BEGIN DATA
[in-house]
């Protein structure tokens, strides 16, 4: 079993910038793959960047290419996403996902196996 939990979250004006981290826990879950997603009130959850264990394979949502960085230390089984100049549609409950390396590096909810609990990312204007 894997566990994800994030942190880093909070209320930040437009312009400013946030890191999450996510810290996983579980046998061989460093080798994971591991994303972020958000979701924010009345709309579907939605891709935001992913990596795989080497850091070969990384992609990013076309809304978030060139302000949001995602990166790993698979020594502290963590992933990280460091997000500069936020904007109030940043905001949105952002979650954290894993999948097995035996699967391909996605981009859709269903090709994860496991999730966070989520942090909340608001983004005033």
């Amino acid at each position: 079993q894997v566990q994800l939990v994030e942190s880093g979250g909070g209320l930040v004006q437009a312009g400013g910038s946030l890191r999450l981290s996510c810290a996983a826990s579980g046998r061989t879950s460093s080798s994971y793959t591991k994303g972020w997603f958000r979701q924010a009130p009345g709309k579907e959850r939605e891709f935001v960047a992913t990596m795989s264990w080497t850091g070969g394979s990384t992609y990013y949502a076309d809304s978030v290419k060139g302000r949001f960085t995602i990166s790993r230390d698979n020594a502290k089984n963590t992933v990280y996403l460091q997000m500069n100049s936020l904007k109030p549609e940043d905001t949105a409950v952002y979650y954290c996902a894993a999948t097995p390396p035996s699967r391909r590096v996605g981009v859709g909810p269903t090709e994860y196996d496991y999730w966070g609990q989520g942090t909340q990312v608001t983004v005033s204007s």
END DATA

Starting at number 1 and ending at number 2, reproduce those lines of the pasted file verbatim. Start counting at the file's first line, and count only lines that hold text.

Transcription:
[in-house]
């Protein structure tokens, strides 16, 4: 079993910038793959960047290419996403996902196996 939990979250004006981290826990879950997603009130959850264990394979949502960085230390089984100049549609409950390396590096909810609990990312204007 894997566990994800994030942190880093909070209320930040437009312009400013946030890191999450996510810290996983579980046998061989460093080798994971591991994303972020958000979701924010009345709309579907939605891709935001992913990596795989080497850091070969990384992609990013076309809304978030060139302000949001995602990166790993698979020594502290963590992933990280460091997000500069936020904007109030940043905001949105952002979650954290894993999948097995035996699967391909996605981009859709269903090709994860496991999730966070989520942090909340608001983004005033």